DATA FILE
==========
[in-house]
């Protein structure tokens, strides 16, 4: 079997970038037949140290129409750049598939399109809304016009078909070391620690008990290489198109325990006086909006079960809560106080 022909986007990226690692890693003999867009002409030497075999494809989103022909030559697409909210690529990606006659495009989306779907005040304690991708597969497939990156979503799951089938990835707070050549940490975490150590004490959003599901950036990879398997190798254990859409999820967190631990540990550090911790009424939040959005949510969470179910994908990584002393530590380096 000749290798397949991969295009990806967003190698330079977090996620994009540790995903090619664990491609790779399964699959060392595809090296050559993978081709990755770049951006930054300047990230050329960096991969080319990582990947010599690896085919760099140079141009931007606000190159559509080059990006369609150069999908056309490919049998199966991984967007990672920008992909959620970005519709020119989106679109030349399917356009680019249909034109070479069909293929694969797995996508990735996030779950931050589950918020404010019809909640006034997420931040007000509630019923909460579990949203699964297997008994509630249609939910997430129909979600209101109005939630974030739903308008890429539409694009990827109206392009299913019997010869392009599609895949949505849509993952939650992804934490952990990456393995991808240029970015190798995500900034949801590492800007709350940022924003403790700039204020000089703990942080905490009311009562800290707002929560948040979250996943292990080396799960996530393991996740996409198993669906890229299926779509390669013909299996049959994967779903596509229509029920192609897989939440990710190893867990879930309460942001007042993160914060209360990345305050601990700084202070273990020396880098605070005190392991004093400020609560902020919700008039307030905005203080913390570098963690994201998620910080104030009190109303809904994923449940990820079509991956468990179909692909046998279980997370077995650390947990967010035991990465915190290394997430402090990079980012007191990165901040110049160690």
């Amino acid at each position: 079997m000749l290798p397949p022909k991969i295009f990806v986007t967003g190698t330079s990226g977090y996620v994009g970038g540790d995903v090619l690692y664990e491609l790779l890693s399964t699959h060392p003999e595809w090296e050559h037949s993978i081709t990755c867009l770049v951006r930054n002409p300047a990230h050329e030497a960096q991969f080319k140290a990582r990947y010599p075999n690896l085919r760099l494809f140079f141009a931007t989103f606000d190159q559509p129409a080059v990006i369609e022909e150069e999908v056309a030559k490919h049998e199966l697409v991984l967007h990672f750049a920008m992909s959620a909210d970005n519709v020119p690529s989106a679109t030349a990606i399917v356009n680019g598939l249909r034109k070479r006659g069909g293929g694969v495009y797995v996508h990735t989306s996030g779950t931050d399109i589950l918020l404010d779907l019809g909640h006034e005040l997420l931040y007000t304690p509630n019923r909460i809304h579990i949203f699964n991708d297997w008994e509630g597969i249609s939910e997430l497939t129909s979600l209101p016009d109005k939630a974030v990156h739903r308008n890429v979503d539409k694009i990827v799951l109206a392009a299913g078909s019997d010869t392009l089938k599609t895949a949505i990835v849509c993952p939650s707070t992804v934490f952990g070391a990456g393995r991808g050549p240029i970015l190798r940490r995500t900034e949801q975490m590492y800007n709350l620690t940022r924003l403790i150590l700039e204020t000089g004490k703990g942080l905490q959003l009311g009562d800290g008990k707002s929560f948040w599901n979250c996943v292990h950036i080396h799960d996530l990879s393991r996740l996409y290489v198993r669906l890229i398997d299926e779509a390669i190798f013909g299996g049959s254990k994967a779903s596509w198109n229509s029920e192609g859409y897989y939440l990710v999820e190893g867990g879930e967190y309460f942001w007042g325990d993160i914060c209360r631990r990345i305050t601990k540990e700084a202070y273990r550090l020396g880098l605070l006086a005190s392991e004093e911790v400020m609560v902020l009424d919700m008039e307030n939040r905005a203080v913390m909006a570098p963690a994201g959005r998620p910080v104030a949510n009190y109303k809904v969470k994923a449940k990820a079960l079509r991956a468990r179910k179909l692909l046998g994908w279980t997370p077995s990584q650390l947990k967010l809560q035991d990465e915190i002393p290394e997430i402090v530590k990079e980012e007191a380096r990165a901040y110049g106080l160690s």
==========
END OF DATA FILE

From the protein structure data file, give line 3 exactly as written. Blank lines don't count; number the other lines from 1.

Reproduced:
């Amino acid at each position: 079997m000749l290798p397949p022909k991969i295009f990806v986007t967003g190698t330079s990226g977090y996620v994009g970038g540790d995903v090619l690692y664990e491609l790779l890693s399964t699959h060392p003999e595809w090296e050559h037949s993978i081709t990755c867009l770049v951006r930054n002409p300047a990230h050329e030497a960096q991969f080319k140290a990582r990947y010599p075999n690896l085919r760099l494809f140079f141009a931007t989103f606000d190159q559509p129409a080059v990006i369609e022909e150069e999908v056309a030559k490919h049998e199966l697409v991984l967007h990672f750049a920008m992909s959620a909210d970005n519709v020119p690529s989106a679109t030349a990606i399917v356009n680019g598939l249909r034109k070479r006659g069909g293929g694969v495009y797995v996508h990735t989306s996030g779950t931050d399109i589950l918020l404010d779907l019809g909640h006034e005040l997420l931040y007000t304690p509630n019923r909460i809304h579990i949203f699964n991708d297997w008994e509630g597969i249609s939910e997430l497939t129909s979600l209101p016009d109005k939630a974030v990156h739903r308008n890429v979503d539409k694009i990827v799951l109206a392009a299913g078909s019997d010869t392009l089938k599609t895949a949505i990835v849509c993952p939650s707070t992804v934490f952990g070391a990456g393995r991808g050549p240029i970015l190798r940490r995500t900034e949801q975490m590492y800007n709350l620690t940022r924003l403790i150590l700039e204020t000089g004490k703990g942080l905490q959003l009311g009562d800290g008990k707002s929560f948040w599901n979250c996943v292990h950036i080396h799960d996530l990879s393991r996740l996409y290489v198993r669906l890229i398997d299926e779509a390669i190798f013909g299996g049959s254990k994967a779903s596509w198109n229509s029920e192609g859409y897989y939440l990710v999820e190893g867990g879930e967190y309460f942001w007042g325990d993160i914060c209360r631990r990345i305050t601990k540990e700084a202070y273990r550090l020396g880098l605070l006086a005190s392991e004093e911790v400020m609560v902020l009424d919700m008039e307030n939040r905005a203080v913390m909006a570098p963690a994201g959005r998620p910080v104030a949510n009190y109303k809904v969470k994923a449940k990820a079960l079509r991956a468990r179910k179909l692909l046998g994908w279980t997370p077995s990584q650390l947990k967010l809560q035991d990465e915190i002393p290394e997430i402090v530590k990079e980012e007191a380096r990165a901040y110049g106080l160690s």